Managing a recovery-oriented program can be one of the most rewarding experiences in the behavioral healthcare profession, especially when those who receive our services respond positively and begin their recovery journey. Each time this happens our commitment is reaffirmed, and we have renewed energy to continue offering hope, choice, and empowerment.
But what happens when things get tough and we face circumstances that challenge our commitment? That is, how do we respond to people who aren't motivated to recover? Are we like “fair weather friends,” reverting to inhospitable tactics in uncomfortable situations? How do we react when they insist on doing things that place themselves or others at risk? There even may be times when recovery-resistant people put our entire program at risk. What then? Do we write in their charts that they aren't ready for recovery? Do we revert to making more rules? Do we restrain and detain them? Shall we call in law enforcement and/or even press charges?
If our programs are to truly be recovery oriented, how do we handle situations that challenge our belief in each person's ability to recover? A good way to start is to resist the usual responses of either backing away (abandoning) or taking over (controlling). Avoiding these immediate reactions gives us a chance to use challenging situations as opportunities to grow both ourselves and the people using our programs by integrating recovery approaches when we respond to risk.
This means moving beyond simply using recovery programming when those who use our programs are cooperative and using it even more intentionally when risk presents. Responding to risk with recovery programming requires a lot more skill than simply shutting people down by threatening them with coercion and control. Some points that usually help us move beyond the risky moments and establish a healing partnership include the following:
Do all that we can to protect whatever relationship we've been able to develop with the person presenting risk.Relationship is the vehicle that can transport recovery intentions, connecting us in the best way possible with the person at risk.
Once the connection is established, our job is to inspire the person to stay on track with recovery. We cannot force someone to recover; coercion and control only move us further away from our common goals. Inspiring a person to react in ways that support recovery requires a much more sophisticated skill set than simply controlling behaviors.
When we feel threatened, we are most vulnerable to surrendering to former ways of managing risk. This is true for all of us: our staff, our customers, and our organizations. It's time for us to develop learning organizations and move beyond managing risk, instead using it to teach us all how to have better outcomes. We have to move out of our comfort zones in order to provide recovery opportunities for all of us. To quote Helen Keller, “Life is either a daring adventure or it's nothing at all.”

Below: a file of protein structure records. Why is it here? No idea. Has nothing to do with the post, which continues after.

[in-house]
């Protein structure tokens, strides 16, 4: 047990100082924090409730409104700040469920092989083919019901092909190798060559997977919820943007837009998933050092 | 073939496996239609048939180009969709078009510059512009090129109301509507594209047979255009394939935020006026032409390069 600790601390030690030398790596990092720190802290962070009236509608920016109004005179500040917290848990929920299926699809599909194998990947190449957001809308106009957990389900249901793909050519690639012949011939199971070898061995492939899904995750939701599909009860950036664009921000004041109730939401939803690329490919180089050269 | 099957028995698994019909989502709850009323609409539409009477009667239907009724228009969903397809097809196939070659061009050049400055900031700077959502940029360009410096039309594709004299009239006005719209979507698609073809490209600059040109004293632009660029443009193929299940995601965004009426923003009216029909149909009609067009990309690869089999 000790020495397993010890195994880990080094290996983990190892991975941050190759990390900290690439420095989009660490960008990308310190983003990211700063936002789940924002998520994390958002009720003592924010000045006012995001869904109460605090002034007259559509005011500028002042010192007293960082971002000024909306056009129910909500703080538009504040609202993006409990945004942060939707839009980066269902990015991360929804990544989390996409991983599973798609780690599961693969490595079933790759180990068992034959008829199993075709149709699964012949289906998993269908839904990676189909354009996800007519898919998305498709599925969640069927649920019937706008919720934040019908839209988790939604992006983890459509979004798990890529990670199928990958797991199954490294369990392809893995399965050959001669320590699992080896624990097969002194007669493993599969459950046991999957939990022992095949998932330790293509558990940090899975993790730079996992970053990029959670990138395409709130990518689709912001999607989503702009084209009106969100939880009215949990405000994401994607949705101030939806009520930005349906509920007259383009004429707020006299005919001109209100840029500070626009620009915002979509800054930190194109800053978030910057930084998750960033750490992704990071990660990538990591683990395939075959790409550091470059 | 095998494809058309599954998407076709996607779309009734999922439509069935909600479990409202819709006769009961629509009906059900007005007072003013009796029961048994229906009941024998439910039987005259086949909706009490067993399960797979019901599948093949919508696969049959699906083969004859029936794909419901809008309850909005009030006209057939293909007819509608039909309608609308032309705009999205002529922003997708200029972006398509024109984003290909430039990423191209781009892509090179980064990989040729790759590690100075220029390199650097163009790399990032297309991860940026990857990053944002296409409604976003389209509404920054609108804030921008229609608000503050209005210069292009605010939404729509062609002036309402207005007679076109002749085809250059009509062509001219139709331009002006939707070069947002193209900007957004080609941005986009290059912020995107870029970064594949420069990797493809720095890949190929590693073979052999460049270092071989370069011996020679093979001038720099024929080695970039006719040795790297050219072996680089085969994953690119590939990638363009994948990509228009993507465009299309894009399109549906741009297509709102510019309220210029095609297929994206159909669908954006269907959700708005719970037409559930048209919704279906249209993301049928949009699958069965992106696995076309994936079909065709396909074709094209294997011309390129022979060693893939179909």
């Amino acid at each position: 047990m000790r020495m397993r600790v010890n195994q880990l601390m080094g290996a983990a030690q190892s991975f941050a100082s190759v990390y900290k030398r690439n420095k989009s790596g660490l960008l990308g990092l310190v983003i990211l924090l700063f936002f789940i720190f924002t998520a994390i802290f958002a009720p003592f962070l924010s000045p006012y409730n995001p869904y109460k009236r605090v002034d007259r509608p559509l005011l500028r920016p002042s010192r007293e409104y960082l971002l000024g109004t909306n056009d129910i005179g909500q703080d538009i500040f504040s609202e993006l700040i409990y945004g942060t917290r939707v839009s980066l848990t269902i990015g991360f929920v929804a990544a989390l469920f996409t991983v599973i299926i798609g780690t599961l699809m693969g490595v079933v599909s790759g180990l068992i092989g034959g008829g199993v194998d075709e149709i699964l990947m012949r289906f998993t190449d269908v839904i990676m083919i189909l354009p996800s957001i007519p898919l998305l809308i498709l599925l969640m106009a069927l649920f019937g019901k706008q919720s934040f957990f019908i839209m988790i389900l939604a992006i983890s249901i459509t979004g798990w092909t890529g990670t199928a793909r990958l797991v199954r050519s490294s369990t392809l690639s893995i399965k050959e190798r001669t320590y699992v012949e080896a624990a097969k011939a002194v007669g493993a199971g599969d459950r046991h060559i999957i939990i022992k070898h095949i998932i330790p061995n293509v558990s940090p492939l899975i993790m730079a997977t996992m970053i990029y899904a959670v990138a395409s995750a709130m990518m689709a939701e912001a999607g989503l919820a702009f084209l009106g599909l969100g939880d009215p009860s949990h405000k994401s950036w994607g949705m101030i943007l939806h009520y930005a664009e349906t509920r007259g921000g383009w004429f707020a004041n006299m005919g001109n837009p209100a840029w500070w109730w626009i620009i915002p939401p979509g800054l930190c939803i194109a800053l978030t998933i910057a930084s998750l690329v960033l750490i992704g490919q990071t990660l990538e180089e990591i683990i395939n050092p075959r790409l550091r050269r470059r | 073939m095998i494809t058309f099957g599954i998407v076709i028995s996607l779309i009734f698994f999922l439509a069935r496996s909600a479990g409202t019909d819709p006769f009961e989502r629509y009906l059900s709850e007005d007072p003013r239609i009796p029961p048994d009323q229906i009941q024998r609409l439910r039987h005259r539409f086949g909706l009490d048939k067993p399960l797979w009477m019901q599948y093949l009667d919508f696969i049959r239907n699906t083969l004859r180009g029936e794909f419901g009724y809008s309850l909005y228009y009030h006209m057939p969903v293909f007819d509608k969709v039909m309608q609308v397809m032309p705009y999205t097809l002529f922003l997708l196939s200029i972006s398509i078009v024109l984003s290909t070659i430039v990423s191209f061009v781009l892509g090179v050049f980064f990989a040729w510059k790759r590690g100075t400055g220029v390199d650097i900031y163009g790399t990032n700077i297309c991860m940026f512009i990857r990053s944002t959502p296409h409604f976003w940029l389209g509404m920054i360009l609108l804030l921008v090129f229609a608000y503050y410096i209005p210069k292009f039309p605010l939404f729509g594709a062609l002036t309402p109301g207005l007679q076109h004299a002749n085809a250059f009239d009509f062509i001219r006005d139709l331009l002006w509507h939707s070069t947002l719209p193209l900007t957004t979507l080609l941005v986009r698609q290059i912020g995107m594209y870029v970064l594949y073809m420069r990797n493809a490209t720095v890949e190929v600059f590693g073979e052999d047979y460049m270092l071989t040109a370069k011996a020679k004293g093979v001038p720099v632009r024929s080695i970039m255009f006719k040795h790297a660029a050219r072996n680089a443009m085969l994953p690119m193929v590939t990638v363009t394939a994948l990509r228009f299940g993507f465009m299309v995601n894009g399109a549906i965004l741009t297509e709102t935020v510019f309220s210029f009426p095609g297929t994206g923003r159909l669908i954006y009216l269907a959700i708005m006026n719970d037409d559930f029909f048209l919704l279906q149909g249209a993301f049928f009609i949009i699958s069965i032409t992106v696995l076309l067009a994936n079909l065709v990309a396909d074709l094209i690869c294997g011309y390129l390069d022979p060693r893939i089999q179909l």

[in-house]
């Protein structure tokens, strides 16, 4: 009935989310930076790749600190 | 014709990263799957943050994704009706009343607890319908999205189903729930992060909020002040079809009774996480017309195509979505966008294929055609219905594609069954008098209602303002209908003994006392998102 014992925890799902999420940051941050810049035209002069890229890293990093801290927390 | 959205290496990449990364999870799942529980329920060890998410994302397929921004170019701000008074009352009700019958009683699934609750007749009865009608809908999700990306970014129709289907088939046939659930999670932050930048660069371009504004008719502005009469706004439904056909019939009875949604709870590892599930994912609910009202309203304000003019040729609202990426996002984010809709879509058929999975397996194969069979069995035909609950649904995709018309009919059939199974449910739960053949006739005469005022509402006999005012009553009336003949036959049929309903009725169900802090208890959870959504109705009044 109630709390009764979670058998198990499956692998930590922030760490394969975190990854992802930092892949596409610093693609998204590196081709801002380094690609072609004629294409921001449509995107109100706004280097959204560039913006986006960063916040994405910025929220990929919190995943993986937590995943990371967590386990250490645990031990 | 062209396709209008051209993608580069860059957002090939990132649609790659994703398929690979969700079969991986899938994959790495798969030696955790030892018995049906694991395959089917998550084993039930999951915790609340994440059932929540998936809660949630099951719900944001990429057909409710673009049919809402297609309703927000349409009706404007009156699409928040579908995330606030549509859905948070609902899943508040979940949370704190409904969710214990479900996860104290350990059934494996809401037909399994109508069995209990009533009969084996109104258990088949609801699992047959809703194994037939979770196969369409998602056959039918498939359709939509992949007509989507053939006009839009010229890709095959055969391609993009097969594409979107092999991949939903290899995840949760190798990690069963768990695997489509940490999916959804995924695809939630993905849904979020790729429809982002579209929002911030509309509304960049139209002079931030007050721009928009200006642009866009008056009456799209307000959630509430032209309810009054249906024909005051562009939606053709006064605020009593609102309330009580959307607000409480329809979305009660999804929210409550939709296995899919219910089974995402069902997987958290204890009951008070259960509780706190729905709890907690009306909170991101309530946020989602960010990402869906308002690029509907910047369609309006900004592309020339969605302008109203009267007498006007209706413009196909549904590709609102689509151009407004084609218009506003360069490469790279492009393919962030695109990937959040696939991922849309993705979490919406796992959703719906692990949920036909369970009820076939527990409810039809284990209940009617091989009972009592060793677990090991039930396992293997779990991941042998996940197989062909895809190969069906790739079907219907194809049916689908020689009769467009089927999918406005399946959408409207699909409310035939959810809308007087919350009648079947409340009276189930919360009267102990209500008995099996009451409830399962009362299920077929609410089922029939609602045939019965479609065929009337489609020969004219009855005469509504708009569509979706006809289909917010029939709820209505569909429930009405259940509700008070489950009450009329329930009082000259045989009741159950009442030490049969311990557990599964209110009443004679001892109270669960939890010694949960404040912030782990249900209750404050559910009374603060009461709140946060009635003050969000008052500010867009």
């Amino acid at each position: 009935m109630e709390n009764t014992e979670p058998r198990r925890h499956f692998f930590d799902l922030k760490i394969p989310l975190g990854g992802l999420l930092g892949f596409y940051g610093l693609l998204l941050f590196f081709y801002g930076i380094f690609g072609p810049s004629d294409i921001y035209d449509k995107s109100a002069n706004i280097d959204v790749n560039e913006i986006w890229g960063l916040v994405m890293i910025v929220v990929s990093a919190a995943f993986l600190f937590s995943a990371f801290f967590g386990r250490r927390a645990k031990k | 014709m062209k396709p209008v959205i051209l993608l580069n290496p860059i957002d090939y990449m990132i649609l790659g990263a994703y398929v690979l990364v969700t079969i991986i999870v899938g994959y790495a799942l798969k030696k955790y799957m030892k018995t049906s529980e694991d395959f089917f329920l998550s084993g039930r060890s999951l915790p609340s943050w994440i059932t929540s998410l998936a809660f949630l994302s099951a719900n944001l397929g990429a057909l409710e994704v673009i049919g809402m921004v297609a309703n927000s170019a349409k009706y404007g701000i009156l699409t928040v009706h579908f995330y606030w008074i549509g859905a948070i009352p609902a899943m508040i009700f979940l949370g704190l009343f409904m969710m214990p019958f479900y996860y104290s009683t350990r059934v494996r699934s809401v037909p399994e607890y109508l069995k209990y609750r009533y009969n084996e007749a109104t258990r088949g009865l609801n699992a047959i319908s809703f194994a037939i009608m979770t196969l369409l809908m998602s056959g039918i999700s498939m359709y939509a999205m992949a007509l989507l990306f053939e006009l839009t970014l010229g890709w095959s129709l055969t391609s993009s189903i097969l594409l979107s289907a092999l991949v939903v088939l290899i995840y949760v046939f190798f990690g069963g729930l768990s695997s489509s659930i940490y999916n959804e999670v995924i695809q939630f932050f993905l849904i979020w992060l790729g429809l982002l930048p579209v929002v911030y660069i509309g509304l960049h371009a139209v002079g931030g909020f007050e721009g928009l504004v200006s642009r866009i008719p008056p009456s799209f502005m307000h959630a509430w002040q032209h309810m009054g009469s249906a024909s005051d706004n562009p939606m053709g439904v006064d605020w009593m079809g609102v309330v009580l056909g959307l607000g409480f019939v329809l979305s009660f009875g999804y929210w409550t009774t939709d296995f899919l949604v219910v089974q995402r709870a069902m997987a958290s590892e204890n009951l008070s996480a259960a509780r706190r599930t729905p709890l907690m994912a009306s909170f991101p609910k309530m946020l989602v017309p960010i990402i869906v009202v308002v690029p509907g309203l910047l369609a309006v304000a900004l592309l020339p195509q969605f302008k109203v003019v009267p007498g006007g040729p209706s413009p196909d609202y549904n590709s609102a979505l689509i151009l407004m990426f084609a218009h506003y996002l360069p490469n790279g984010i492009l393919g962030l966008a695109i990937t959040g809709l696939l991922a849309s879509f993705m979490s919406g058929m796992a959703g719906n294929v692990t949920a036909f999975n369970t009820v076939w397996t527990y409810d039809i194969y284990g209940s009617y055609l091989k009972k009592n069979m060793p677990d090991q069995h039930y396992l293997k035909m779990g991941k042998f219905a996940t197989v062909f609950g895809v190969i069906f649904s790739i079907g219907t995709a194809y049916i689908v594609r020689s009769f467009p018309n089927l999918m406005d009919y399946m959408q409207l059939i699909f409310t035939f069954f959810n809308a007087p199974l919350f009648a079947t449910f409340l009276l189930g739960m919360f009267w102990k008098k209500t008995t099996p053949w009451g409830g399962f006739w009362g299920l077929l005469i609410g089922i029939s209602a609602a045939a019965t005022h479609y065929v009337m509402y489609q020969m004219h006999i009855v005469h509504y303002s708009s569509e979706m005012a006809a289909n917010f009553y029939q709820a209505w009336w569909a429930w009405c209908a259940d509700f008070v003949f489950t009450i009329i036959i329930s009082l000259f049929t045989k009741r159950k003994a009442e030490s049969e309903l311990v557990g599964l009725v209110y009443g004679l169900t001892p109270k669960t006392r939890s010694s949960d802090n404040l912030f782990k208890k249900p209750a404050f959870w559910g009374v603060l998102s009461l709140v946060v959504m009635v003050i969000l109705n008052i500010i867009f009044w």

Emphasize Choice and Shared Values
By now you may think we are on the right track, but you probably have more questions, like the following.
How long do we offer a recovery option to people posing a threat to themselves or others? Continuing to offer opportunities for recovery when someone is putting him/herself or others at risk takes patience, believing in the person, plus believing in our own skills to bring about a positive improvement. Force should be the last alternative we turn to.1 Bill calls this the “no force first” approach to promoting recovery. We encourage you to only use force when all else hasn't worked. Be creative: Use your best skills to inspire and promote a self-determining response that leads toward recovery.
When we talk about force, we often think about the use of seclusion and restraint, but force can come in many disguises: Chemical restraints and overmedicating, threatening and coercing, and restrictive rule making are less obvious examples of force, but they have nearly the same effect of dampening self-determination.
Are we violating people's rights if we keep nudging them out of their comfort zone? Aren't we supposed to respect their wishes? A good recovery practitioner can see a person's potential, even when the person is not able to. This means believing in the person's strengths and abilities when he/she can't. The next step is to convince the person of his abilities by believing in him. So this does involve accepting him just as he is, but also seeing his potential and supporting him in stepping beyond his comfort zone.